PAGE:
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Old 02-20-2018, 22:51   #1006
RichL025
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Originally Posted by Box View Post

The narrative never really fits - mass murders only happen in the USA and it is only done with semi-automatic assault weapons.
...except for when it isnt
Do you know what a straw man argument is? While I'm sure there are many liberals out there saying stupid things, most of the criticism I hear in the news is that the US is the only place where mass shootings happen regularly.

No one (making an allowance for the truly stupid) is saying that they never happen in other countries.

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Thomas Hamilton killed 17 in the UK in 1996 - a place that dont allow the peasants to own guns
Wrong. The UK's stringent laws on pistol ownership (de facto ban) did not take effect until 1997

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But that isn't the truth that Americas governing class and mobster media elites want you to know.... ...
It isnt poor reporting, or politicians and activists mis-speaking - it is people simply telling lies about the truth to avoid the root problem and pursue an agenda.
Which is why I am pointing out these gross errors to you.
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Old 02-20-2018, 23:32   #1007
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For the record...

Everything I post is firmly rooted in the questionable value of straw man arguments.
I buy my bandwagon tickets in bulk.
My criticism of FLEA's has no loyal partisan motivation - I follow the left for my cues on distrust of "the man"
I dont deal in decent evidence - I prefer indecent evidence since it is more fun and gets better ratings.
I place the same value on statistical validity as my left-leaning counterparts of equal or lesser value.
Making any allowance for the truly stupid is EXACTLY the same as saying "never"
The UK doesn't allow civilians free ownership of guns - and they celebrate their royalty - anyone that disagrees with that is a denier
...plus, they had a cab driver kill 12 people armed with a shotgun and a .22 rifle in 2010
I dont pay attention to gross errors nor do I keep track of net errors.
I never, EVER resort to hyperbole when making a point.



Semantics and facts are negotiable when discussing socially sensitive topics across the internet...
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Old 02-20-2018, 23:43   #1008
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Originally Posted by RichL025 View Post
Do you know what a straw man argument is? While I'm sure there are many liberals out there saying stupid things, most of the criticism I hear in the news is that the US is the only place where mass shootings happen regularly.

No one (making an allowance for the truly stupid) is saying that they never happen in other countries.



Wrong. The UK's stringent laws on pistol ownership (de facto ban) did not take effect until 1997



Which is why I am pointing out these gross errors to you.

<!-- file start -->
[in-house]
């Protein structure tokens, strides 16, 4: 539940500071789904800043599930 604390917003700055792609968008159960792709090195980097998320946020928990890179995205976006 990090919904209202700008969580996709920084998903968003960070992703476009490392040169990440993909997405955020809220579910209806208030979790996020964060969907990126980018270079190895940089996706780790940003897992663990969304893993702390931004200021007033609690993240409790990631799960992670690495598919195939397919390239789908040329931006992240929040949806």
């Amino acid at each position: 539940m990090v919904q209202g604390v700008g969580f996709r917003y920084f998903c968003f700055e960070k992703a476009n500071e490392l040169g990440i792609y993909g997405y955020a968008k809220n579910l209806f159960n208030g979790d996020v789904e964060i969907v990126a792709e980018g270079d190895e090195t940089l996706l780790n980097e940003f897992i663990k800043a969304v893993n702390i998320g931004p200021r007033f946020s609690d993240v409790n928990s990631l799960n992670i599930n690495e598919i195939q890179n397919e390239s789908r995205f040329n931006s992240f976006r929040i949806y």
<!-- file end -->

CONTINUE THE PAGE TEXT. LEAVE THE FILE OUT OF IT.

Lighten up Francis. If you have been on this board long enough you should know that Box speaks tongue in cheek.
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Old 02-21-2018, 00:48   #1009
RichL025
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Quote:
Originally Posted by Box View Post
For the record...

Everything I post is firmly rooted in the questionable value of straw man arguments.
I buy my bandwagon tickets in bulk.
My criticism of FLEA's has no loyal partisan motivation - I follow the left for my cues on distrust of "the man"
I dont deal in decent evidence - I prefer indecent evidence since it is more fun and gets better ratings.
I place the same value on statistical validity as my left-leaning counterparts of equal or lesser value.
Making any allowance for the truly stupid is EXACTLY the same as saying "never"
The UK doesn't allow civilians free ownership of guns - and they celebrate their royalty - anyone that disagrees with that is a denier
...plus, they had a cab driver kill 12 people armed with a shotgun and a .22 rifle in 2010
I dont pay attention to gross errors nor do I keep track of net errors.
I never, EVER resort to hyperbole when making a point.



Semantics and facts are negotiable when discussing socially sensitive topics across the internet...

Well-played, sir, well-played
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Old 02-21-2018, 00:51   #1010
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Take it easy Francis. If you have been on this board long enough you should know that Box speaks tongue in cheek.
And DON'T call me Francis....
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Old 02-26-2018, 07:14   #1011
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The Baltimore effect: What gun-grabbers don’t want to debate
What creates the most dangerous cities in the country? Hint: It isn’t allowing guns.

Posted February 22, 2018
by Daniel Horowitz
Conservative Review

Substance is not the strong suit of the Left. Leftists tend to isolate one component of a policy issue, ignore the broader context, history, and consequences of the larger issue, and use and abuse a national tragedy to exploit their agenda. Using political human shields is the cherry on top. This is why they never want to discuss the broader history of gun violence and gun laws in America but instead keep a myopic focus on school shootings while hiding behind the victims.